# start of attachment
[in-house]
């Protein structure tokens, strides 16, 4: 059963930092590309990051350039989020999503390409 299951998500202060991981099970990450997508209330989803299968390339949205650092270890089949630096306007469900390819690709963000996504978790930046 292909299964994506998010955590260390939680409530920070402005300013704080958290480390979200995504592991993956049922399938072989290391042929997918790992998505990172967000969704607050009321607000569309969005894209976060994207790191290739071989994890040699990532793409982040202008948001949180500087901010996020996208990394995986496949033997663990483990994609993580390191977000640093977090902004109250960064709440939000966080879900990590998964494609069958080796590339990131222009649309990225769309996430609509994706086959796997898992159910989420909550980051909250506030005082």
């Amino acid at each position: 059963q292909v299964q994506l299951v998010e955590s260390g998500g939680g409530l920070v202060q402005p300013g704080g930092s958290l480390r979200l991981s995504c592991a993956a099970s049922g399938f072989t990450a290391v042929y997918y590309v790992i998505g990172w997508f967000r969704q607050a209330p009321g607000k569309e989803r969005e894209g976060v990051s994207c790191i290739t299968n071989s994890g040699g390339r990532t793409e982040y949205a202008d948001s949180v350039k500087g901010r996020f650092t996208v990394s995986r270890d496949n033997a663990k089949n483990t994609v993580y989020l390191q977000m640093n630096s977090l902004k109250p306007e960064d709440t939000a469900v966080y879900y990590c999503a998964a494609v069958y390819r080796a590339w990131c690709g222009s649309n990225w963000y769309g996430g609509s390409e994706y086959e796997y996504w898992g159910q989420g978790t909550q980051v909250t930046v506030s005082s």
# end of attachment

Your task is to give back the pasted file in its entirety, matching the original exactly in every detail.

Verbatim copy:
[in-house]
């Protein structure tokens, strides 16, 4: 059963930092590309990051350039989020999503390409 299951998500202060991981099970990450997508209330989803299968390339949205650092270890089949630096306007469900390819690709963000996504978790930046 292909299964994506998010955590260390939680409530920070402005300013704080958290480390979200995504592991993956049922399938072989290391042929997918790992998505990172967000969704607050009321607000569309969005894209976060994207790191290739071989994890040699990532793409982040202008948001949180500087901010996020996208990394995986496949033997663990483990994609993580390191977000640093977090902004109250960064709440939000966080879900990590998964494609069958080796590339990131222009649309990225769309996430609509994706086959796997898992159910989420909550980051909250506030005082």
């Amino acid at each position: 059963q292909v299964q994506l299951v998010e955590s260390g998500g939680g409530l920070v202060q402005p300013g704080g930092s958290l480390r979200l991981s995504c592991a993956a099970s049922g399938f072989t990450a290391v042929y997918y590309v790992i998505g990172w997508f967000r969704q607050a209330p009321g607000k569309e989803r969005e894209g976060v990051s994207c790191i290739t299968n071989s994890g040699g390339r990532t793409e982040y949205a202008d948001s949180v350039k500087g901010r996020f650092t996208v990394s995986r270890d496949n033997a663990k089949n483990t994609v993580y989020l390191q977000m640093n630096s977090l902004k109250p306007e960064d709440t939000a469900v966080y879900y990590c999503a998964a494609v069958y390819r080796a590339w990131c690709g222009s649309n990225w963000y769309g996430g609509s390409e994706y086959e796997y996504w898992g159910q989420g978790t909550q980051v909250t930046v506030s005082s």